WEST Somerset's MP has said the damage caused to the local coastline during recent storms should be regarded as clear and compelling evidence of the long-term threat we now face as a result of more violent weather.

MP Ian Liddell-Grainger said the most dramatic effects locally have been at Watchet, where work now needs to start urgently to prevent a catastrophic collapse of part of the harbour.

He said he would support Somerset West and Taunton Council in appealing for emergency Government funding.

Part of the wall collapsed in December and was subject to emergency repair work over the festive period and start of the new year.

However this week the stormy weather has seen strong waves battering the wall and the temporary defences have once again been breached and left significant damage.

Conservative MP Ian Liddell-Grainger said: "I have offered to support Somerset West and Taunton Council in any way I can in appealing for emergency Government funding for the job, the bill for which is certain to run into the millions.

"It is a crucial issue: failure to act quickly enough to rebuild the wall could lead to the marina and the town centre itself being exposed to the full force of future storms.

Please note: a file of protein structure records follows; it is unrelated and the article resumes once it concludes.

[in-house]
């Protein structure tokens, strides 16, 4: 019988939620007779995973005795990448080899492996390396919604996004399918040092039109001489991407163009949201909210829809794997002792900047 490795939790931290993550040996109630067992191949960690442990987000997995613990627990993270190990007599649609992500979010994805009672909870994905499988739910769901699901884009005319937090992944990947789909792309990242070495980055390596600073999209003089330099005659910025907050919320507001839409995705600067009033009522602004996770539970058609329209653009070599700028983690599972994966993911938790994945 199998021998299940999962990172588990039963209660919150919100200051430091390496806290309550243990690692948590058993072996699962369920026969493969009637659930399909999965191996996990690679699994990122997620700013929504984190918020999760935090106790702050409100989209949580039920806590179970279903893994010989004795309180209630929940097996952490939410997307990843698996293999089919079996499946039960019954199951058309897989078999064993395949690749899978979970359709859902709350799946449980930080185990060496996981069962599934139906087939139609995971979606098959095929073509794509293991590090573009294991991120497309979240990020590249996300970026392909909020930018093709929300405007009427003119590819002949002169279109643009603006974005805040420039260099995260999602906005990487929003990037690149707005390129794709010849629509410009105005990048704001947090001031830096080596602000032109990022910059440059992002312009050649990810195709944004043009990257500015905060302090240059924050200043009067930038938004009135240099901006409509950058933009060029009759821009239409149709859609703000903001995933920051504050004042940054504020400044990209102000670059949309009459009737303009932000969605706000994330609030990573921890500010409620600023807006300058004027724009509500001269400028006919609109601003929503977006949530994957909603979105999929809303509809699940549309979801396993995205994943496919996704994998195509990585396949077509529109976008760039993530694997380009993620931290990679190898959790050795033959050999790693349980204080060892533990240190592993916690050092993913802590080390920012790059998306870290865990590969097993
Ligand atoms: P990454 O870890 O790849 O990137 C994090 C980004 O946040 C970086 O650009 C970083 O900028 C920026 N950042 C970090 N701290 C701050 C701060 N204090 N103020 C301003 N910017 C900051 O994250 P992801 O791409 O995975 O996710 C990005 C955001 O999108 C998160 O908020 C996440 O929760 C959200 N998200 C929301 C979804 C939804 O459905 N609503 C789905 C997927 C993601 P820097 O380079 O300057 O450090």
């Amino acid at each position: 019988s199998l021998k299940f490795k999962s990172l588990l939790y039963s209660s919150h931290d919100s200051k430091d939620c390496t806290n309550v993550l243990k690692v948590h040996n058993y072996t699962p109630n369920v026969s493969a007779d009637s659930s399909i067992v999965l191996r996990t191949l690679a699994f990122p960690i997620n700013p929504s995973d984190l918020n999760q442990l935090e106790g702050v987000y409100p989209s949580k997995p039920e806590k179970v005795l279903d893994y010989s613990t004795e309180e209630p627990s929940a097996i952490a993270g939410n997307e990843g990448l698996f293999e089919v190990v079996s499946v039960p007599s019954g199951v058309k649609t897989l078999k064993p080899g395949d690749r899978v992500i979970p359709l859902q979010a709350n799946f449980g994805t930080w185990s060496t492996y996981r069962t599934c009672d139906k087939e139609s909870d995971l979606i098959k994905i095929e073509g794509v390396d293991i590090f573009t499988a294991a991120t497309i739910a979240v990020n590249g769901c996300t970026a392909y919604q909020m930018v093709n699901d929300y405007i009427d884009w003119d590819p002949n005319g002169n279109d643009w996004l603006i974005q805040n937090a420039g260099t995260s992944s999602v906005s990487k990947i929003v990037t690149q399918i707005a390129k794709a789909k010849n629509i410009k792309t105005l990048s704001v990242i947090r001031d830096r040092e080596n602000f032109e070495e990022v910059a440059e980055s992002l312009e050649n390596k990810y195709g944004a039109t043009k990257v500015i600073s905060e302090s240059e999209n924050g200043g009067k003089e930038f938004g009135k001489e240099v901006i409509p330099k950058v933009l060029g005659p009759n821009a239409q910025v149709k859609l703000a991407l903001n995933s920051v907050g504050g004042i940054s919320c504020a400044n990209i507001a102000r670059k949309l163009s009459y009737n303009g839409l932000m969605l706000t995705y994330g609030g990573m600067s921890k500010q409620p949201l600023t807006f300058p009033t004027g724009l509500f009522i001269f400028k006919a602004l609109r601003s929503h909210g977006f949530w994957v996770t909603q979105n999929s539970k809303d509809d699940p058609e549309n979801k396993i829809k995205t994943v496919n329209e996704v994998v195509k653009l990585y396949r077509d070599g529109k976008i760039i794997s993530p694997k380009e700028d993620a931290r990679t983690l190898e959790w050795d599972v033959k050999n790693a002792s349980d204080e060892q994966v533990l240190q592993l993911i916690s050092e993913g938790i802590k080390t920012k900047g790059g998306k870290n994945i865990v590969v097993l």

"And here we need to get one thing absolutely clear. Whatever the climate change deniers may say we have now arrived at the point climatologists forecast several decades ago we should reach, with violent winter storms becoming the norm rather than the exception."

Mr Liddell-Grainger said coastal communities from Steart to Porlock Weir are now very much in the front line, particularly in locations where there are no hard coastal defences.

"This situation is one the Government must now start to take seriously," Mr Liddell-Grainger said.

"We cannot continue to let the sea nibble away piecemeal at our coastline and at homes and other properties when the means and the expertise exist to protect them.

"Clearly there will be some tough decisions to be made.

"But where homes, businesses, commerce and local economies are concerned we cannot, must not simply shrug, throw in the towel and conclude there is nothing we can do to combat the increasingly violent forces of nature.

"There is plenty we can do. And since the threats are far more likely to increase rather than diminish the Government must treat the situation with the utmost urgency."